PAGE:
Hewlett-Packard Co. offered a rosy financial outlook Tuesday without giving any guidance on the biggest issue hanging over the world's largest technology company: the identity of its next CEO.
The leading maker of personal computers and printers has been looking for a new leader since its board pressured Mark Hurd, its CEO of five years, to step down in an early August scandal revolving around allegations of sexual harassment and deceptive expense reports.
Although HP didn't shed any light on its CEO search at Tuesday's analyst meeting, its current executives left little doubt that they believe the company will prosper no matter who is at the helm.
The company's interim CEO, Cathie Lesjak, told analysts HP's per-share earnings for its fiscal year ending in October 2011 will range from $5.05 to $5.15, excluding certain accounting items related to its recent acquisition spree. That would be up by as much as 14 percent from this year and ahead of the average estimate of $4.99 per share among analysts polled by Thomson Reuters.
Next year's revenue is expected to total $131.5 billion to $133.5 billion, an increase of 5 percent to 7 percent. Analysts were looking for $131.4 billion in revenue.
The projections reflect HP's confidence that it can boost profit margins as it expands into consulting services, computer security and storage while maintaining its lead in PCs and printers. The company also expects to keep grabbing market share through acquisitions, having already spent about $31 billion buying 35 companies during the past four years.
One of those recent acquisitions, Palm Inc., will provide the operating system for a computer tablet that HP plans to introduce next year to compete against Apple Inc.'s popular iPad. HP spent $1.8 billion to snap up the long-struggling Palm while Hurd was still CEO.
Until he was forced out, Hurd had delighted Wall Street by consistently increasing HP's earnings, largely through mass layoffs and other cost cutting. Investor doubts about whether HP will do as well without Hurd calling the shots have contributed to a 10 percent drop in the company's stock price since the board forced him out.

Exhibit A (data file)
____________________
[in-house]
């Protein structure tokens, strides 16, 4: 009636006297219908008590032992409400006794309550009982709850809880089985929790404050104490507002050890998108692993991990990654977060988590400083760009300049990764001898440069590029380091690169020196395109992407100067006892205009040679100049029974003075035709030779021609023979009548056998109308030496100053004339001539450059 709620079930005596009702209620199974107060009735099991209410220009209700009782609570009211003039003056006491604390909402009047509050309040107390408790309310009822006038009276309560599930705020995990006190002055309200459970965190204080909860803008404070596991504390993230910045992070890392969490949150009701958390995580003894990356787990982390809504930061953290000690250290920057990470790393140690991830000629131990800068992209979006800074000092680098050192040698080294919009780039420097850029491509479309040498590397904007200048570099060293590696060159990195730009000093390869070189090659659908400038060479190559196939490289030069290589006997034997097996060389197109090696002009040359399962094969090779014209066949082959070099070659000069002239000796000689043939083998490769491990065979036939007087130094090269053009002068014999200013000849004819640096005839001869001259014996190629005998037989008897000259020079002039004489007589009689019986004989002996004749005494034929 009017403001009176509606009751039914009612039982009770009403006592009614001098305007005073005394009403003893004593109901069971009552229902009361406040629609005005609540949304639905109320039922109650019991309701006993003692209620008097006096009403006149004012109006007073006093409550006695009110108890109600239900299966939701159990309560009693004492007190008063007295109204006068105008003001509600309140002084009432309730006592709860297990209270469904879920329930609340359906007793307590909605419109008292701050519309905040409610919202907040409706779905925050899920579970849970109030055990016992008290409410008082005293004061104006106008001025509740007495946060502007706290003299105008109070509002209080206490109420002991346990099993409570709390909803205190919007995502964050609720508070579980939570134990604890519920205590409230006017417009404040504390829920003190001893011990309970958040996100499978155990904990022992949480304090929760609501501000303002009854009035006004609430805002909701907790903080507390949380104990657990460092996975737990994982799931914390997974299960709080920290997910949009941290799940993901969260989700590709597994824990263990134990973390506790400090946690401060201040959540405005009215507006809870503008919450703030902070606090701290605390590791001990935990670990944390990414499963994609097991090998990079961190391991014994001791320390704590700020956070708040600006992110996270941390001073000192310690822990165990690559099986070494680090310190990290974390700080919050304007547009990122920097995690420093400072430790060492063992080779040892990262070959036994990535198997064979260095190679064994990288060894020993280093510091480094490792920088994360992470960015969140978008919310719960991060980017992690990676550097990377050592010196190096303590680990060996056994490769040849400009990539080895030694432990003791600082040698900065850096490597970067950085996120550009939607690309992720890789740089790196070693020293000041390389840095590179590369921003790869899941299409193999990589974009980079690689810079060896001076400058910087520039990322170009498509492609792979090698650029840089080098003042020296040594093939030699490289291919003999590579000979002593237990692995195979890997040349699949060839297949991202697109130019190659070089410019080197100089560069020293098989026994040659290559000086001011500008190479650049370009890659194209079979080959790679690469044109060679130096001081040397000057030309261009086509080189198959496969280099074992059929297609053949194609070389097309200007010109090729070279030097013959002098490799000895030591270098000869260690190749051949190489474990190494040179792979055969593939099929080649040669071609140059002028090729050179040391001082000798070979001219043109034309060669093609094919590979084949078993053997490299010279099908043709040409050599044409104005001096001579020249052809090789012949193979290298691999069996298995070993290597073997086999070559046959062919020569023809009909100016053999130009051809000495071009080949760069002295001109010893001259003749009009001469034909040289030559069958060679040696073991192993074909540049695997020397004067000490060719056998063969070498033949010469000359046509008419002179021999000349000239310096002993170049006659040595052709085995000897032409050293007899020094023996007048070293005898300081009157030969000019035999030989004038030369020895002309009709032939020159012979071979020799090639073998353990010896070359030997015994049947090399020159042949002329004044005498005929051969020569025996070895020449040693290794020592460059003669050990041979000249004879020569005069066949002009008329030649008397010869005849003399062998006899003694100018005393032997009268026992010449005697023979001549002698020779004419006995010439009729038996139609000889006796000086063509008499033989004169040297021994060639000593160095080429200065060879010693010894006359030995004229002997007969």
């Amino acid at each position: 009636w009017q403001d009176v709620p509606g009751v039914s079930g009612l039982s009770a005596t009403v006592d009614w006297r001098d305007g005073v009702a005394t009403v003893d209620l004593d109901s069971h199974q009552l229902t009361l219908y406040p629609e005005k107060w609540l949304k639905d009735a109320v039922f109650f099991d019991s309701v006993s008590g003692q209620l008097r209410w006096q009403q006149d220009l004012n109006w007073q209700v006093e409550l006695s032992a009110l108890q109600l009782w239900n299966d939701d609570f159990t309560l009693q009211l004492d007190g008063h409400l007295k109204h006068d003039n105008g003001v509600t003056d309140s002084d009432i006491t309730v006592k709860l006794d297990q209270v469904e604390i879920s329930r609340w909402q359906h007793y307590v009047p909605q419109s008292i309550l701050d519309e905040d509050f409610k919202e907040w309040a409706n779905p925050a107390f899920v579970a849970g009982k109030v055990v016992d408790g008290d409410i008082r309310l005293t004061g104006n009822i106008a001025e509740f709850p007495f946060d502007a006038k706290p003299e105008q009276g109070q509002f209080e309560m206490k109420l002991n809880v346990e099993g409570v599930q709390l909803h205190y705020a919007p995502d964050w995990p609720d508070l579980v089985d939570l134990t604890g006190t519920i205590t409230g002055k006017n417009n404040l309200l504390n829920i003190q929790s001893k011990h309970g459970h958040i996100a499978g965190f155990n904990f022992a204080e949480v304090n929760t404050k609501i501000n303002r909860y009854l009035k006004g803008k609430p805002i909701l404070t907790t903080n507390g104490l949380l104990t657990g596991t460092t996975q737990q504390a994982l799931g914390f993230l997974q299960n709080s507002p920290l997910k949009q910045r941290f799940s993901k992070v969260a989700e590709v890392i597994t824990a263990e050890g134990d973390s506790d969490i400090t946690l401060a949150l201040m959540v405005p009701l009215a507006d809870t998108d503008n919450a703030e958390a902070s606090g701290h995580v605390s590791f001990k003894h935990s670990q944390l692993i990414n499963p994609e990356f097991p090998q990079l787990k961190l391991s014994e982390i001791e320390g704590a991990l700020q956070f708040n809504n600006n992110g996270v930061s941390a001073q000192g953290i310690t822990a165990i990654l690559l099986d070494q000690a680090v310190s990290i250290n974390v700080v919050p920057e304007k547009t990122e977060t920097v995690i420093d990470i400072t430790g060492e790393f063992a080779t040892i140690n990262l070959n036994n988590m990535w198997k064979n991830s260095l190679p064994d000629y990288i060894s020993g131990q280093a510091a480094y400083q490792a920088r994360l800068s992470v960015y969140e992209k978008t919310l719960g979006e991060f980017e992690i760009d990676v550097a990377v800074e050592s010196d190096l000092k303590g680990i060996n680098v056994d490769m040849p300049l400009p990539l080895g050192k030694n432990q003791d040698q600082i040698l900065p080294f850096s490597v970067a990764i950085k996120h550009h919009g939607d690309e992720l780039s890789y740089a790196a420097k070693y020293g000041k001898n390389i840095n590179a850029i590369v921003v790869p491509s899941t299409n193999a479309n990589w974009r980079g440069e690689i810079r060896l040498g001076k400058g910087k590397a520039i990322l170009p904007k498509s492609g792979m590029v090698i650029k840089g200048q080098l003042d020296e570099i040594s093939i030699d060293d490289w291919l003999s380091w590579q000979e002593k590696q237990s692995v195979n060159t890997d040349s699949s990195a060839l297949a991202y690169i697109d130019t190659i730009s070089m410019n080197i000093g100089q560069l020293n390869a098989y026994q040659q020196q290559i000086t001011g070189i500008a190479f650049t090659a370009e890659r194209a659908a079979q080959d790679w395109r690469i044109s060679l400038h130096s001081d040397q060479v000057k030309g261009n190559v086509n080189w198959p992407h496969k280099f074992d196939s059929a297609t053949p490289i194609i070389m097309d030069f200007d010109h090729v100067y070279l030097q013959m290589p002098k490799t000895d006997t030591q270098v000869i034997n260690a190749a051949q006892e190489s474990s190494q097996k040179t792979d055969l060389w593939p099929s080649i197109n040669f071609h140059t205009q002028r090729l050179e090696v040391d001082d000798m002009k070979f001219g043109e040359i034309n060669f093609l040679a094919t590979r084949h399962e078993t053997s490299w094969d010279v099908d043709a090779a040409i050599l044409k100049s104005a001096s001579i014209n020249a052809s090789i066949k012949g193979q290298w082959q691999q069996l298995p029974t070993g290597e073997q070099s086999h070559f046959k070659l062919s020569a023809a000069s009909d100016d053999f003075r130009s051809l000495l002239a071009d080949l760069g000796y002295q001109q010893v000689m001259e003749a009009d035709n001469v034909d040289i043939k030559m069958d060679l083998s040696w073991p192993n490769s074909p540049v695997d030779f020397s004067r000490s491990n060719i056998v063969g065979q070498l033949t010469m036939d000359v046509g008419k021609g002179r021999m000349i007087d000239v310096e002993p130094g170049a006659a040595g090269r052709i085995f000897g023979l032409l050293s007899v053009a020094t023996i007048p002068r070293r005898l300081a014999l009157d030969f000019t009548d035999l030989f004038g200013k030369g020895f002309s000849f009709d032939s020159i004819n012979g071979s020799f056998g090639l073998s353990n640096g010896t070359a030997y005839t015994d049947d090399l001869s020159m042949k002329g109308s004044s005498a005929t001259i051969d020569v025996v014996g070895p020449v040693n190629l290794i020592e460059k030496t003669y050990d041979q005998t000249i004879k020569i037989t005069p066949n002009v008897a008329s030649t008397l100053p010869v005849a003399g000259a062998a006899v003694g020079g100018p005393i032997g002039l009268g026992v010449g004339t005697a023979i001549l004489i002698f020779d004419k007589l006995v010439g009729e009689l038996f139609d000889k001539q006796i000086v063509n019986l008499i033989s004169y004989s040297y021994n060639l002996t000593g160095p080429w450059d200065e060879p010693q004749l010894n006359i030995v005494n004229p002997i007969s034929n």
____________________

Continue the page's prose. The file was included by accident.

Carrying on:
HP shares gained 36 cents to close Tuesday at $41.62, then added another 42 cents in extended trading.
The company, based in Palo Alto, anticipates a "robust" recovery in its stock price next year, Lesjak said. If the shares remain in a funk, HP plans to buy back more of its stock in an effort to boost the price.
There had been some speculation that HP might introduce Hurd's replacement Tuesday, but the company only provided a glimpse at some of his possible replacements.
This group includes: Todd Bradley, who oversees HP's personal computer division; Ann Livermore, who runs the company's rapidly expanding technology services; and Vyomesh "VJ" Joshi, who steers HP's highly profitable printer-ink operations.
Most analysts have anointed Bradley as the front-runner if HP promotes from its own ranks.
Without mentioning names, Lesjak said HP has been considering CEO candidates from inside and outside the company. She gave no indication when the board might announce its decision.
Lesjak, who is also HP's chief financial officer, has previously said she has no interest in holding the top job on a permanent basis.
Some investors reacted earlier Tuesday to rumors that HP was poised to hire Apple Inc.'s chief operating officer, Tim Cook, as its CEO. But that speculation died down after Gleacher & Co. analyst Brian Marshall told various media outlets that Cook had informed him that he planned to stay at Apple.
"He said he's happy at Apple and that the rumors (about him leaving) are ridiculous," Marshall said in an interview with The Associated Press.
The encounter occurred at a Palo Alto coffee shop, Marshall said, and Cook "had an iPad with him, not a HP notebook, so I don't think he is going anywhere."
Apple spokesman Steve Dowling declined to comment on the rumors about Cook and HP.
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